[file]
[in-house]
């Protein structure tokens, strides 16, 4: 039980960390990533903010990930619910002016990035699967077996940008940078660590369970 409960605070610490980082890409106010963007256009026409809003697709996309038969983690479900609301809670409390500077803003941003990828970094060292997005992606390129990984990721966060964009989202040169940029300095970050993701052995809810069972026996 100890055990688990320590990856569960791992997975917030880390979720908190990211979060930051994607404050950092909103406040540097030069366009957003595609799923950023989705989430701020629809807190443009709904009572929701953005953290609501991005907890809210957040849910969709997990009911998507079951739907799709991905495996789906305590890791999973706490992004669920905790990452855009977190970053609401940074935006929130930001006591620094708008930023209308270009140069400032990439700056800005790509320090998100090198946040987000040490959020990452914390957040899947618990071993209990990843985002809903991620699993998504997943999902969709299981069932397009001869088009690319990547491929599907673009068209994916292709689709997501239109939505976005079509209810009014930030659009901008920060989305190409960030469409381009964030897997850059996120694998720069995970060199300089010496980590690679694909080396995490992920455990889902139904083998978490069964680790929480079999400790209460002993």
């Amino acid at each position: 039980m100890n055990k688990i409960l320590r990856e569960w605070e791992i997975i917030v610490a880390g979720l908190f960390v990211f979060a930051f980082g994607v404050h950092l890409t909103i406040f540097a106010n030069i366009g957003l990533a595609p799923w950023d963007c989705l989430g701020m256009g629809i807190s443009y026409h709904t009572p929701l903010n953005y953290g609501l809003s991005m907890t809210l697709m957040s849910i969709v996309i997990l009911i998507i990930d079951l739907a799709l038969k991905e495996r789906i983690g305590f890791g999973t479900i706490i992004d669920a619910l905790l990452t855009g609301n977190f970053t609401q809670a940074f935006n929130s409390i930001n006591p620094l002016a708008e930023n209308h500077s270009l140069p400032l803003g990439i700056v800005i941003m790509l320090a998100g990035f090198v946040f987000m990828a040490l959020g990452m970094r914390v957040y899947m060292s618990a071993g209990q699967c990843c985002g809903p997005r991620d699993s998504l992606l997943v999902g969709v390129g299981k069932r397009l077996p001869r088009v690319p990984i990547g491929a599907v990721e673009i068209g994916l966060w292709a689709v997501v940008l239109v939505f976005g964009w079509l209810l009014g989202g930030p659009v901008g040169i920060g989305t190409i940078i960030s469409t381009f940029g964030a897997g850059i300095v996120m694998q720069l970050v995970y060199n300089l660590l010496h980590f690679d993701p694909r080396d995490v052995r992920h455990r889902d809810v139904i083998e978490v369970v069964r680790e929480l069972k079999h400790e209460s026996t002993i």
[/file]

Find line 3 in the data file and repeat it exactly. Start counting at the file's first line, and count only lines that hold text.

């Amino acid at each position: 039980m100890n055990k688990i409960l320590r990856e569960w605070e791992i997975i917030v610490a880390g979720l908190f960390v990211f979060a930051f980082g994607v404050h950092l890409t909103i406040f540097a106010n030069i366009g957003l990533a595609p799923w950023d963007c989705l989430g701020m256009g629809i807190s443009y026409h709904t009572p929701l903010n953005y953290g609501l809003s991005m907890t809210l697709m957040s849910i969709v996309i997990l009911i998507i990930d079951l739907a799709l038969k991905e495996r789906i983690g305590f890791g999973t479900i706490i992004d669920a619910l905790l990452t855009g609301n977190f970053t609401q809670a940074f935006n929130s409390i930001n006591p620094l002016a708008e930023n209308h500077s270009l140069p400032l803003g990439i700056v800005i941003m790509l320090a998100g990035f090198v946040f987000m990828a040490l959020g990452m970094r914390v957040y899947m060292s618990a071993g209990q699967c990843c985002g809903p997005r991620d699993s998504l992606l997943v999902g969709v390129g299981k069932r397009l077996p001869r088009v690319p990984i990547g491929a599907v990721e673009i068209g994916l966060w292709a689709v997501v940008l239109v939505f976005g964009w079509l209810l009014g989202g930030p659009v901008g040169i920060g989305t190409i940078i960030s469409t381009f940029g964030a897997g850059i300095v996120m694998q720069l970050v995970y060199n300089l660590l010496h980590f690679d993701p694909r080396d995490v052995r992920h455990r889902d809810v139904i083998e978490v369970v069964r680790e929480l069972k079999h400790e209460s026996t002993i």